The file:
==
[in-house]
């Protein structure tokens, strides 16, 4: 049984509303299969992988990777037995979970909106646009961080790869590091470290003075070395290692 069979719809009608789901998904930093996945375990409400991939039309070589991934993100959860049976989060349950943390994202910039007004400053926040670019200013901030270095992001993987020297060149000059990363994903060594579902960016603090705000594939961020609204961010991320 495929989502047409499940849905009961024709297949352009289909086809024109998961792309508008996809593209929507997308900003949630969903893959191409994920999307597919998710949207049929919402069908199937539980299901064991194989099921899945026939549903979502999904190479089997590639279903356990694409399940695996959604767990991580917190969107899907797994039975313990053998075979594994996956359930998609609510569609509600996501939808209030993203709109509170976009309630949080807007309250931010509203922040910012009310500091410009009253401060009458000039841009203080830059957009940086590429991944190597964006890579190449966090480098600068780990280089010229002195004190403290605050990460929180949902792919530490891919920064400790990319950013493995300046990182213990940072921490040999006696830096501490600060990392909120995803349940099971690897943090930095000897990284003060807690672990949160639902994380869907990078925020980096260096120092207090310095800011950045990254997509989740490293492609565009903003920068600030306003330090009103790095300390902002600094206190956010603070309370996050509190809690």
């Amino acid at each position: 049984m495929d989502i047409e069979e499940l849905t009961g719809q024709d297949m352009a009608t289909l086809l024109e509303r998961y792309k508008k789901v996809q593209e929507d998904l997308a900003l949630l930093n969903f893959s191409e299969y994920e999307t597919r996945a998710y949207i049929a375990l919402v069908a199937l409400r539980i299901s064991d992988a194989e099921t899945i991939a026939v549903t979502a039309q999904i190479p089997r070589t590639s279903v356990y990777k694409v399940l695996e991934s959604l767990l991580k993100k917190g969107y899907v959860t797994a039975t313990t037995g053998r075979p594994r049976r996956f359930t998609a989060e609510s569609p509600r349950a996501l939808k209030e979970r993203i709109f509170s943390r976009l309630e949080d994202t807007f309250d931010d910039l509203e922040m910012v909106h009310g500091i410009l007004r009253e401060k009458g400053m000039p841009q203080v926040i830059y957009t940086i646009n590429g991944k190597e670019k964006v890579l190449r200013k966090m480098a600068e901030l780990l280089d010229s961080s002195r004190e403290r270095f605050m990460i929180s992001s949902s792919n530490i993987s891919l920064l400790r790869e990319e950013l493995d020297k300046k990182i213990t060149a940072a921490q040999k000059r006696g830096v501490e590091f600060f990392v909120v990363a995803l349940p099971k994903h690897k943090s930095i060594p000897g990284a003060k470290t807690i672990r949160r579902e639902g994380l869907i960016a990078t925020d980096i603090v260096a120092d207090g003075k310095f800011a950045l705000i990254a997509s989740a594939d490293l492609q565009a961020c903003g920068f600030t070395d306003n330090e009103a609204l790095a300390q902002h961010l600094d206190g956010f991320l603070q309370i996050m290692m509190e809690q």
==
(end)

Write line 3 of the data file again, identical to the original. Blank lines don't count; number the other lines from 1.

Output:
């Amino acid at each position: 049984m495929d989502i047409e069979e499940l849905t009961g719809q024709d297949m352009a009608t289909l086809l024109e509303r998961y792309k508008k789901v996809q593209e929507d998904l997308a900003l949630l930093n969903f893959s191409e299969y994920e999307t597919r996945a998710y949207i049929a375990l919402v069908a199937l409400r539980i299901s064991d992988a194989e099921t899945i991939a026939v549903t979502a039309q999904i190479p089997r070589t590639s279903v356990y990777k694409v399940l695996e991934s959604l767990l991580k993100k917190g969107y899907v959860t797994a039975t313990t037995g053998r075979p594994r049976r996956f359930t998609a989060e609510s569609p509600r349950a996501l939808k209030e979970r993203i709109f509170s943390r976009l309630e949080d994202t807007f309250d931010d910039l509203e922040m910012v909106h009310g500091i410009l007004r009253e401060k009458g400053m000039p841009q203080v926040i830059y957009t940086i646009n590429g991944k190597e670019k964006v890579l190449r200013k966090m480098a600068e901030l780990l280089d010229s961080s002195r004190e403290r270095f605050m990460i929180s992001s949902s792919n530490i993987s891919l920064l400790r790869e990319e950013l493995d020297k300046k990182i213990t060149a940072a921490q040999k000059r006696g830096v501490e590091f600060f990392v909120v990363a995803l349940p099971k994903h690897k943090s930095i060594p000897g990284a003060k470290t807690i672990r949160r579902e639902g994380l869907i960016a990078t925020d980096i603090v260096a120092d207090g003075k310095f800011a950045l705000i990254a997509s989740a594939d490293l492609q565009a961020c903003g920068f600030t070395d306003n330090e009103a609204l790095a300390q902002h961010l600094d206190g956010f991320l603070q309370i996050m290692m509190e809690q």